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How to make the most of Activities Night

Student Living by

Whether you are a first-year looking to find your place in the McGill community or a fourth-year student hoping to become more involved on campus and pad your resume before graduation, Activities Night is a great place to start your search for the perfect extracurricular. With this year’s Activities Night expanded to three days, students have more opportunities to discover and join campus groups. The following is a run-down of tips from Elaine Patterson, Vice President (VP) Student Life at the Students’ Society of McGill University (SSMU) about how to get the most out of Activities Night.

1. Approach club recruitment tables with a good attitude

Though it can be daunting to approach a club’s table, there’s no better way to make a good first impression than with a positive attitude and a friendly smile. The representatives at the table will appreciate your enthusiasm, which will move your conversation along more smoothly.

“From my own experience, I can say that a lot of the times when I am tabling, I don’t want to feel like I am trying to accost people to bring them to the table,” Patterson said. “I want to let them feel comfortable enough to approach my table by themselves to learn more.”

2. Don’t be afraid to ask “What club is this?

You should never worry about seeming unprepared or naive when going up to a table. You are at Activities Night to learn; there’s no shame in not knowing what a group does before you approach their table, and club representatives are there to help you.

“There are so many groups with different names and acronyms, there is no way that everyone is going to remember all of it,” Patterson said. “I think club executives realize that themselves, so they are always happy to explain what they are and what they do!”

3. Ask representatives about their group’s level(s) of involvement

It is important to be prudent about the number of groups you can get involved with based on your other commitments, academic or otherwise. While it’s important to respect your schedule and limitations, there are ways to get involved in multiple clubs at a level that works for you. You should avoid walking away from an opportunity you are interested in before finding out exactly what the time commitment is like.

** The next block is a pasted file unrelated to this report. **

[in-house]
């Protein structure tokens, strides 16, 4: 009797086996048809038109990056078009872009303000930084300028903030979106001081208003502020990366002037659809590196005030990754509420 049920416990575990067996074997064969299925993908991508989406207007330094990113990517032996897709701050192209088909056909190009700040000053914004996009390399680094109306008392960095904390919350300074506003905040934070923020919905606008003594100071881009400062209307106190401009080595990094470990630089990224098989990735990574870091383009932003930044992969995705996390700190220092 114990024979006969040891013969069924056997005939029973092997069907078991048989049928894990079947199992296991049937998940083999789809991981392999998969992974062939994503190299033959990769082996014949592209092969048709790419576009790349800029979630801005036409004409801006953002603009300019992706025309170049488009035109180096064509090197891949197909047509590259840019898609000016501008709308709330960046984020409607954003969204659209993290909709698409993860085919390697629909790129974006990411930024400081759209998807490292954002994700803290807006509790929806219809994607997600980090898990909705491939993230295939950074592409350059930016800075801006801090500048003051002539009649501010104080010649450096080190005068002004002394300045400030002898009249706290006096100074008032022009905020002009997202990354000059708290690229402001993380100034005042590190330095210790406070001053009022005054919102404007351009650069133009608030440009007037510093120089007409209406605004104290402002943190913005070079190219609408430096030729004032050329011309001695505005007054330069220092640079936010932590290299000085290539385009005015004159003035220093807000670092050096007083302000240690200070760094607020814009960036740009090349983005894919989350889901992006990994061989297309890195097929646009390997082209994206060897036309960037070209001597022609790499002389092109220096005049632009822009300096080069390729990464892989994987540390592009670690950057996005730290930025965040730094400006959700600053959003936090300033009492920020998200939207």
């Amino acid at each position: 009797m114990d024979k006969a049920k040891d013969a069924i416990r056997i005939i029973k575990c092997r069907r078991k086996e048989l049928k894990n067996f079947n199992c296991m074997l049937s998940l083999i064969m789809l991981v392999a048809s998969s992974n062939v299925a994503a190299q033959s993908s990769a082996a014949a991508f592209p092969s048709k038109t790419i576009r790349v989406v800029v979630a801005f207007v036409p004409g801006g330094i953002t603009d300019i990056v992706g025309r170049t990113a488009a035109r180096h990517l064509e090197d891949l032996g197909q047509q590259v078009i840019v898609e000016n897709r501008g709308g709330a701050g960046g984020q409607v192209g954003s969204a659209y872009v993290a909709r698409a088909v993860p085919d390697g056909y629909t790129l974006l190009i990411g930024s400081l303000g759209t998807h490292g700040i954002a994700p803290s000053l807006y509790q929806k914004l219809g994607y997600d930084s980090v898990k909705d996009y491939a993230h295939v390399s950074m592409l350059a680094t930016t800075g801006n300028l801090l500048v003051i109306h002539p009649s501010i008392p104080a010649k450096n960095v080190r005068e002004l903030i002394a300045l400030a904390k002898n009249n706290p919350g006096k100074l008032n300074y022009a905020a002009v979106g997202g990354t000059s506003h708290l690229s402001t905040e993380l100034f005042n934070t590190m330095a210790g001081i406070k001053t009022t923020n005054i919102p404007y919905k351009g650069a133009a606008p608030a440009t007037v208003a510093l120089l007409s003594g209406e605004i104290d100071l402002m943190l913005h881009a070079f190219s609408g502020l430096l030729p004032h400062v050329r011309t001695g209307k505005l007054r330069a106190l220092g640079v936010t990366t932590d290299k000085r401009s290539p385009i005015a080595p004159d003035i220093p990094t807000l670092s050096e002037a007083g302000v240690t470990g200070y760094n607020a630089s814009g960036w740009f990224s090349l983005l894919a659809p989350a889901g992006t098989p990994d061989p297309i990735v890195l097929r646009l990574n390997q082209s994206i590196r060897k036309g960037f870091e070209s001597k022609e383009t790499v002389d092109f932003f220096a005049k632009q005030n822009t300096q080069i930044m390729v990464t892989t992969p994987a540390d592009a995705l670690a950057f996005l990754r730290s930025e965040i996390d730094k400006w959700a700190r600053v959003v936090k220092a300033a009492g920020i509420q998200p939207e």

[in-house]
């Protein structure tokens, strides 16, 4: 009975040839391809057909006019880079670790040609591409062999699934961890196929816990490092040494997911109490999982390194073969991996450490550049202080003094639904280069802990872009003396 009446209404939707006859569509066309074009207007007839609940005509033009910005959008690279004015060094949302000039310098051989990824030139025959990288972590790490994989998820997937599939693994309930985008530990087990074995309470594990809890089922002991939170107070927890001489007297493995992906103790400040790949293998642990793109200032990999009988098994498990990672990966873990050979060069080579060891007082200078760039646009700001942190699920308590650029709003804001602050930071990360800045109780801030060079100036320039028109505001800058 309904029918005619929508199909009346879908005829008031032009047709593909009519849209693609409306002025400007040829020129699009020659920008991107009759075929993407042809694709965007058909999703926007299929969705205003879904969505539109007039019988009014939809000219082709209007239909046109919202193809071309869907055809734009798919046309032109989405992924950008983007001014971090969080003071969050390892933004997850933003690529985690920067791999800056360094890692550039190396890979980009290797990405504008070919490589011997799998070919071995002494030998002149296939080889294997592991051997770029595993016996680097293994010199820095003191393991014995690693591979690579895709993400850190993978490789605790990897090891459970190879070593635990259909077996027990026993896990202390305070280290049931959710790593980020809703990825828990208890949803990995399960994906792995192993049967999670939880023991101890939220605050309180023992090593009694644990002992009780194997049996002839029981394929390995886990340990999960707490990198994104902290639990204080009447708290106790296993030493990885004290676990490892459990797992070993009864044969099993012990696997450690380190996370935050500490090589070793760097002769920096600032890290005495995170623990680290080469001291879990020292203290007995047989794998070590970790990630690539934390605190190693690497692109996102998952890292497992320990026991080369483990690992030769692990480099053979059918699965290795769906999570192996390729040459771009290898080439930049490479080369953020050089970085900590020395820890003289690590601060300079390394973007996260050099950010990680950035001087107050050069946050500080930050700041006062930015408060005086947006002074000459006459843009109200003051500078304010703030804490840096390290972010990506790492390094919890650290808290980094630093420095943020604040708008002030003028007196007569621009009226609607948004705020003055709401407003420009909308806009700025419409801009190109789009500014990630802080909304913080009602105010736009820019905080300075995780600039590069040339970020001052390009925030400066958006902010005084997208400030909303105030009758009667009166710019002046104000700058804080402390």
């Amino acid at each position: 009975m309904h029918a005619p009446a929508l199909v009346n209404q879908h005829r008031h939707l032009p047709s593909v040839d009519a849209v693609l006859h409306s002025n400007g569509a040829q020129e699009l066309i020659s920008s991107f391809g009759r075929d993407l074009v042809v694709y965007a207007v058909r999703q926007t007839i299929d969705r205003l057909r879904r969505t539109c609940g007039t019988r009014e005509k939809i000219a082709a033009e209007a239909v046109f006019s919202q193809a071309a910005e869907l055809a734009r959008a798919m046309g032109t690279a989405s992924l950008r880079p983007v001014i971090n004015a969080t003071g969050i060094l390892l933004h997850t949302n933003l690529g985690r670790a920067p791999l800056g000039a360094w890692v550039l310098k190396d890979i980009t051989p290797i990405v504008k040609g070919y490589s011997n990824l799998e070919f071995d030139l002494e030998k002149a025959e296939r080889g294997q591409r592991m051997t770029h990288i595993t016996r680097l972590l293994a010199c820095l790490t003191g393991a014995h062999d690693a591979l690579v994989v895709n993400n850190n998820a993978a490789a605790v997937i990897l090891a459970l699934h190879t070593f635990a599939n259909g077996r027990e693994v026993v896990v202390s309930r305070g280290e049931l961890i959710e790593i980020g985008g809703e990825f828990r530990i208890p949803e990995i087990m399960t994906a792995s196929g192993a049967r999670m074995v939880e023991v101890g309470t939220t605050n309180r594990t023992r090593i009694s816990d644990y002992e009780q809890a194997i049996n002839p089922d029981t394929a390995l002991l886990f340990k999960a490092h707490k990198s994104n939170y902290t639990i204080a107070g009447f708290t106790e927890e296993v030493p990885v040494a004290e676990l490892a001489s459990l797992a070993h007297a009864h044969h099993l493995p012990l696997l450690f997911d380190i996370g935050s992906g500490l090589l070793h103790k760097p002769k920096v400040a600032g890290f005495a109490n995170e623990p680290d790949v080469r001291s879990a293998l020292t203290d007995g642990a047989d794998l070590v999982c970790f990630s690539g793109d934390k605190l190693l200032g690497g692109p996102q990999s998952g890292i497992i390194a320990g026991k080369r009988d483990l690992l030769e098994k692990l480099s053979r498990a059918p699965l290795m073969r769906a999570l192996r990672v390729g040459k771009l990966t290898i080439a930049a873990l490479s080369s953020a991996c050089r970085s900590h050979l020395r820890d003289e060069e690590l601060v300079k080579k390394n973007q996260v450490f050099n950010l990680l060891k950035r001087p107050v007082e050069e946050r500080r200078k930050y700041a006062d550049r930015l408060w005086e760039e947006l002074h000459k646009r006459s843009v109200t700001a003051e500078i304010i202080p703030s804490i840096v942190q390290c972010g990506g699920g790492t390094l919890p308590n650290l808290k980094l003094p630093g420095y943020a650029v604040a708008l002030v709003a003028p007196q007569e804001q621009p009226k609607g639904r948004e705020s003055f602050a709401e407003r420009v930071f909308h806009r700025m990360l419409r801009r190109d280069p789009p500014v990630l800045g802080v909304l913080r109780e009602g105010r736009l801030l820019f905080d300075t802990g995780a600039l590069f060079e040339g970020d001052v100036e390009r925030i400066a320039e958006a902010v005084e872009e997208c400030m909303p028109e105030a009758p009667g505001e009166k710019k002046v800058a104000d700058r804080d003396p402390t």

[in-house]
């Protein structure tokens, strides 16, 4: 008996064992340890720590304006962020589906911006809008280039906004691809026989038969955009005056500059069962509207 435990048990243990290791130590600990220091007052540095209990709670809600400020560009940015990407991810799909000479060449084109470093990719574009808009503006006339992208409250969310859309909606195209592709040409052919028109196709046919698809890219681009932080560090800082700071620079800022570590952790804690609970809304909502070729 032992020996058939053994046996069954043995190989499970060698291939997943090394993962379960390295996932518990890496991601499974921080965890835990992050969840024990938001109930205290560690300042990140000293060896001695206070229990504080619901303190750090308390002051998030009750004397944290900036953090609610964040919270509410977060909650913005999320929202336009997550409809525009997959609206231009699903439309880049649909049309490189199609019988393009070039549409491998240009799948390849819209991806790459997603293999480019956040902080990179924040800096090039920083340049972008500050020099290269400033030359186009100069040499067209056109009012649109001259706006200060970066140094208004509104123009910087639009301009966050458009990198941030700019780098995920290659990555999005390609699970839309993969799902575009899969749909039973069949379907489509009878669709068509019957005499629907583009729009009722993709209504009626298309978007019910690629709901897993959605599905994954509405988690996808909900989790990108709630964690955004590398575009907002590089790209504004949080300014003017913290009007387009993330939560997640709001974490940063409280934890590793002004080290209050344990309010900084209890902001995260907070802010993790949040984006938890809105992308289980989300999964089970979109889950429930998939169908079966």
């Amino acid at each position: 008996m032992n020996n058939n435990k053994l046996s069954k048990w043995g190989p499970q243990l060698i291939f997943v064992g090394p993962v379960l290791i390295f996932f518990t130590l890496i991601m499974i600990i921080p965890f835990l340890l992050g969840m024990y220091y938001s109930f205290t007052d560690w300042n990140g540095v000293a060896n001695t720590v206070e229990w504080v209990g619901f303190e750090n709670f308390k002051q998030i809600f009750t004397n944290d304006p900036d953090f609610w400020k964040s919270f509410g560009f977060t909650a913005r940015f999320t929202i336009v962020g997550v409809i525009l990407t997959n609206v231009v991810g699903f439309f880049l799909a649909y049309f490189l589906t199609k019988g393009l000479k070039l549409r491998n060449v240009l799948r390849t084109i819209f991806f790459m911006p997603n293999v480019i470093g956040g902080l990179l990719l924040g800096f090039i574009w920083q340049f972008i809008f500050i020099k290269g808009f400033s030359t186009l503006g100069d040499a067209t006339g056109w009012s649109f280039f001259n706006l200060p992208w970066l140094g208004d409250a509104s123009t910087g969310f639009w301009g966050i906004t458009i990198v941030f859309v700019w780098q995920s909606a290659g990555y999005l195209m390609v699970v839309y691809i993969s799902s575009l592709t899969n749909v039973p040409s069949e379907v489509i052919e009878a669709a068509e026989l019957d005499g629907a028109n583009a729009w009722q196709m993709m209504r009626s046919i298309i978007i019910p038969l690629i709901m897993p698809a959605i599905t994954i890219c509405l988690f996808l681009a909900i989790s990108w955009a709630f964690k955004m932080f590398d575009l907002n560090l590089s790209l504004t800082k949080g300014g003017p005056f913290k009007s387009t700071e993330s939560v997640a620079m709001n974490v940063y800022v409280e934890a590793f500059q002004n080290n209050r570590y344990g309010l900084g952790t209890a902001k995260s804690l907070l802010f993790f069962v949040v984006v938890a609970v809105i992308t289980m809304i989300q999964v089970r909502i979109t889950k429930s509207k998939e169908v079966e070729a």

“Time commitment is something that prevents a lot of people from joining the groups they want [to],” Patterson explained. “But in reality, there are many groups that hold an event every once a week or once a month [….] So you can figure out how to get involved with only an hour or two of your time every week.”

4. Don’t worry about signing up for too many things

Contrary to popular belief, you are not signing away your soul by writing down your email on a club’s sign-up sheet. The primary way to stay updated about opportunities is to receive club emails, and the representatives will be happy that you showed interest. There will be time after Activities Night to reorganize your commitments and to unsubscribe from mailing lists.

“Speaking from personal experience, I think it is absolutely okay to sign-up for as many groups and listservs as you want,” Patterson said. “And then from there, once you figure out which groups you want to get involved in, you can unsubscribe from the ones you are no longer interested in. That’s how you can organize everything after your initial binge sign-up.”

5. Leave your major/minor at the door

Avoid the misconception that you should only join groups that are related to your field of study. In fact, it’s a good idea to get involved in new clubs to explore hobbies and passions beyond your studies in order to take a break from the mental drain of academic life.

“I think a lot of what getting involved is, especially at McGill, is about finding an outlet from your academics,” Patterson claims. “I know, for example, many of the students in the Symphonic Band Club are science students. I think that’s the best part about SSMU, it offers opportunities to people without being restricted by their majors.”

6. Take a notepad

While taking notes is the last thing any McGill student wants to do after a long day of lectures, Activities Night is worth pulling out your notebook and pen. You will want to keep a record of what you are learning in order to make sure that all the information you hear about each club does not go out the other ear.  It’s also useful to mark down the names of any groups that you were interested in, but didn’t have time to sign-up for. 

 “Write down which listservs you joined, names of different groups that caught your attention, and anything in between,” Patterson said. “It will be easy for you to go back and look at that after Activities Night.” 

Going to Activities Night is an integral part of the McGill experience, so remember to walk into it with an open mind, and you might be surprised by where it will take you.

 

 

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